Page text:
Andrew Yang jumps into Hill debate to press for bipartisan stimulus checks deal

Democratic presidential candidate businessman Andrew Yang speaks during an event. | Mary Altaffer/AP Photo

The one-time presidential candidate and tech entrepreneur has lobbied dozens of lawmakers in support of UBI in this time of crisis.


The Yang Gang is making its first foray onto the Hill.

As Congress remains at an impasse over Covid-19 relief, onetime presidential hopeful Andrew Yang and his nonprofit Humanity Forward are lobbying more than 60 lawmakers in the House and Senate to give Americans stimulus checks. Already, he’s paired with two lawmakers who introduced a stand-alone bill in the House based on Yang’s drive for stimulus.

His effort might not get far in Congress, but it builds upon the tech entrepreneur’s push to get money directly into individuals’ pockets. During the 2020 election,

Yang campaigned on a promise to provide $1,000 a month to Americas as a form of universal basic income. It also shows that Yang, who is eyeing a run for New York City mayor, wants to influence policy on a national level.

“We reached out to various members of Congress that we thought would be receptive and aligned with the fact that cash relief would be the most impactful way to help the folks that they saw were struggling in their communities,” Yang said in an interview. “I see it as like the most important work I do, because I know that if you get a number of legislators on board with doing the right thing for people, then we can alleviate the suffering of tens of millions of Americans.”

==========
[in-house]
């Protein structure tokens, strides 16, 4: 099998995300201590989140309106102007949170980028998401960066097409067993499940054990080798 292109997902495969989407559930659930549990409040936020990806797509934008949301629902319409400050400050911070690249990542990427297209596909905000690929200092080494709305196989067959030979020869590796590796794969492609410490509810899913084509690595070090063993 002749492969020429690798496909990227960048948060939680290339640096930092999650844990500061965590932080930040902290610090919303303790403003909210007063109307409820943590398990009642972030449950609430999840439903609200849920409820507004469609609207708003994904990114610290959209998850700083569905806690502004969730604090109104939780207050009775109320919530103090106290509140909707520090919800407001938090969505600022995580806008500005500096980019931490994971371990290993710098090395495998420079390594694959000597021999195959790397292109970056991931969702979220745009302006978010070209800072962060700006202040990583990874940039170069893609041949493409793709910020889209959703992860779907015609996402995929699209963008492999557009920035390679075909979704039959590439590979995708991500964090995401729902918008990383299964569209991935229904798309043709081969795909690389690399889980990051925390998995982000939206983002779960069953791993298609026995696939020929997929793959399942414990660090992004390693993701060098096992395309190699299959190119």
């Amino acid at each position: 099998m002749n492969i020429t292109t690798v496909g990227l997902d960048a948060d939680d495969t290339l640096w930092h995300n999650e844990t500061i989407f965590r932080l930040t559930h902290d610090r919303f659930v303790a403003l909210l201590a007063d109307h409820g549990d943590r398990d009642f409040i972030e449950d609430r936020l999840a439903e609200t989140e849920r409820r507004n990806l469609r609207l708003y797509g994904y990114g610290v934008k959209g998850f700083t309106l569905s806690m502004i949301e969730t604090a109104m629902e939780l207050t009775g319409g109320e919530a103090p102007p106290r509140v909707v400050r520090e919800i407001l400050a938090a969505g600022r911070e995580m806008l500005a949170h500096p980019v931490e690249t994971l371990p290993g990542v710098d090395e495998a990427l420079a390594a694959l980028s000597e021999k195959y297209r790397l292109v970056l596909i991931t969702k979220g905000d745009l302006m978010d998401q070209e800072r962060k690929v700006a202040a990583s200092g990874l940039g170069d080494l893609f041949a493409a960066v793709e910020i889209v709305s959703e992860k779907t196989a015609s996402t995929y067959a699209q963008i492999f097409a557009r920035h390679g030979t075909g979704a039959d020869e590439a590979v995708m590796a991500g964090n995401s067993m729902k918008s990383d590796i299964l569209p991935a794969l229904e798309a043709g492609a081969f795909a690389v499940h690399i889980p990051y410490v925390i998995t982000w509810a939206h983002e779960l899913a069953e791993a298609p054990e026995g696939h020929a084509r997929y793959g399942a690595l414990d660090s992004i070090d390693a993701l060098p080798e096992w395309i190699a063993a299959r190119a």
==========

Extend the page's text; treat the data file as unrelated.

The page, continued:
Democratic Rep. Lisa Blunt Rochester of Delaware and Republican Rep. David McKinley of West Virginia last week introduced a measure in the House stemming from Yang’s lobbying. Rep. Hakeem Jeffries (D-N.Y.), the No. 5 House Democrat, has signed on as a co-sponsor.

The bill would provide one-time direct payments similar to those in the previously approved CARES Act. Under Blunt Rochester and McKinley’s bill, individuals would receive $1,000 while couples would get $2,000, and each dependent would get $1,000. The cash payment would be less for individuals making at least $75,000 or for joint filers who make $150,000 or more. Twelve Democrats and 12 Republicans have joined Blunt Rochester and McKinley as co-sponsors.

“There is a sense of urgency right now,” Blunt Rochester said. “As these deadlines come to fruition, we’ve seen so many people who are at risk from eviction. We’ve seen so many of our folks on food lines, they need the help.”

McKinley said that lawmakers want to pass relief for hospitals and businesses, and he questions why there aren’t direct funds for individuals.

“This is a chance for us to do something quick. And while we debate the others and we work out all the details, let’s help those individuals get through this because they’re still struggling,” he said.

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